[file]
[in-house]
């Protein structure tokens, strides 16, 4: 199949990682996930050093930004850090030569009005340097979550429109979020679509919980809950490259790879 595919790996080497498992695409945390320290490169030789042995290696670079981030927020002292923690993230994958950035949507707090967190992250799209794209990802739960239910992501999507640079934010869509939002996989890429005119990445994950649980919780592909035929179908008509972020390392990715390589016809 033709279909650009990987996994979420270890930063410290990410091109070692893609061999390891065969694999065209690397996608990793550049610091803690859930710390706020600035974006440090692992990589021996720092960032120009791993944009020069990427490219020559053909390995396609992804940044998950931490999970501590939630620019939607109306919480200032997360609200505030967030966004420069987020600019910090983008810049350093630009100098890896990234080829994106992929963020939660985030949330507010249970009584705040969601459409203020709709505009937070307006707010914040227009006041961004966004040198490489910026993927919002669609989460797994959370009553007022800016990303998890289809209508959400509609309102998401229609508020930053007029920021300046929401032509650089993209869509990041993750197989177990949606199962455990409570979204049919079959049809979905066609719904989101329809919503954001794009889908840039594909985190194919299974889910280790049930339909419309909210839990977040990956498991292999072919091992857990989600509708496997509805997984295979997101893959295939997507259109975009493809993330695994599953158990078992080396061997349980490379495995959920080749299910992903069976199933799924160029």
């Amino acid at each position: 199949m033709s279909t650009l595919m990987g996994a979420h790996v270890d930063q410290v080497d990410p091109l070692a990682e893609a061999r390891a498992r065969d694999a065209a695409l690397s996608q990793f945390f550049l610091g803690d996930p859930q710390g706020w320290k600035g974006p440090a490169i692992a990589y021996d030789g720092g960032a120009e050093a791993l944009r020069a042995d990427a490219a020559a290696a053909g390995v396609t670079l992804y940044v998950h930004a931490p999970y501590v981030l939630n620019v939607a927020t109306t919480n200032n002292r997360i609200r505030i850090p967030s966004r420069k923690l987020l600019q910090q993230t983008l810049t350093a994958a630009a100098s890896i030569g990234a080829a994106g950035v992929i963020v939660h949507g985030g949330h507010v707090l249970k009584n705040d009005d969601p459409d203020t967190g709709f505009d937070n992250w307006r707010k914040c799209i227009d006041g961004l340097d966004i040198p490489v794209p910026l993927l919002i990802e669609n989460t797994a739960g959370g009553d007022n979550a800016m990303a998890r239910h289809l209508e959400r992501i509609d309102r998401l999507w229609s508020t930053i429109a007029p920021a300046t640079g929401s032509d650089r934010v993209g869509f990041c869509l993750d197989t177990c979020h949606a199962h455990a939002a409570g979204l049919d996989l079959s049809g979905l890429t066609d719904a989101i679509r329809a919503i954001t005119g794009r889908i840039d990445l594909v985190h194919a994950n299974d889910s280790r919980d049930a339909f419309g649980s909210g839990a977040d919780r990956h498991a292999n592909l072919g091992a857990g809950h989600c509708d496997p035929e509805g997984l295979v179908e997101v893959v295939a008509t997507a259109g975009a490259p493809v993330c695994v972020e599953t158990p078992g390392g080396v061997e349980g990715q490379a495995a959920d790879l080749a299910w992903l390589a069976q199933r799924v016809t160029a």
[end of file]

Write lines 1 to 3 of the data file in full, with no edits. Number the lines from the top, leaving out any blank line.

[in-house]
């Protein structure tokens, strides 16, 4: 199949990682996930050093930004850090030569009005340097979550429109979020679509919980809950490259790879 595919790996080497498992695409945390320290490169030789042995290696670079981030927020002292923690993230994958950035949507707090967190992250799209794209990802739960239910992501999507640079934010869509939002996989890429005119990445994950649980919780592909035929179908008509972020390392990715390589016809 033709279909650009990987996994979420270890930063410290990410091109070692893609061999390891065969694999065209690397996608990793550049610091803690859930710390706020600035974006440090692992990589021996720092960032120009791993944009020069990427490219020559053909390995396609992804940044998950931490999970501590939630620019939607109306919480200032997360609200505030967030966004420069987020600019910090983008810049350093630009100098890896990234080829994106992929963020939660985030949330507010249970009584705040969601459409203020709709505009937070307006707010914040227009006041961004966004040198490489910026993927919002669609989460797994959370009553007022800016990303998890289809209508959400509609309102998401229609508020930053007029920021300046929401032509650089993209869509990041993750197989177990949606199962455990409570979204049919079959049809979905066609719904989101329809919503954001794009889908840039594909985190194919299974889910280790049930339909419309909210839990977040990956498991292999072919091992857990989600509708496997509805997984295979997101893959295939997507259109975009493809993330695994599953158990078992080396061997349980490379495995959920080749299910992903069976199933799924160029």
């Amino acid at each position: 199949m033709s279909t650009l595919m990987g996994a979420h790996v270890d930063q410290v080497d990410p091109l070692a990682e893609a061999r390891a498992r065969d694999a065209a695409l690397s996608q990793f945390f550049l610091g803690d996930p859930q710390g706020w320290k600035g974006p440090a490169i692992a990589y021996d030789g720092g960032a120009e050093a791993l944009r020069a042995d990427a490219a020559a290696a053909g390995v396609t670079l992804y940044v998950h930004a931490p999970y501590v981030l939630n620019v939607a927020t109306t919480n200032n002292r997360i609200r505030i850090p967030s966004r420069k923690l987020l600019q910090q993230t983008l810049t350093a994958a630009a100098s890896i030569g990234a080829a994106g950035v992929i963020v939660h949507g985030g949330h507010v707090l249970k009584n705040d009005d969601p459409d203020t967190g709709f505009d937070n992250w307006r707010k914040c799209i227009d006041g961004l340097d966004i040198p490489v794209p910026l993927l919002i990802e669609n989460t797994a739960g959370g009553d007022n979550a800016m990303a998890r239910h289809l209508e959400r992501i509609d309102r998401l999507w229609s508020t930053i429109a007029p920021a300046t640079g929401s032509d650089r934010v993209g869509f990041c869509l993750d197989t177990c979020h949606a199962h455990a939002a409570g979204l049919d996989l079959s049809g979905l890429t066609d719904a989101i679509r329809a919503i954001t005119g794009r889908i840039d990445l594909v985190h194919a994950n299974d889910s280790r919980d049930a339909f419309g649980s909210g839990a977040d919780r990956h498991a292999n592909l072919g091992a857990g809950h989600c509708d496997p035929e509805g997984l295979v179908e997101v893959v295939a008509t997507a259109g975009a490259p493809v993330c695994v972020e599953t158990p078992g390392g080396v061997e349980g990715q490379a495995a959920d790879l080749a299910w992903l390589a069976q199933r799924v016809t160029a």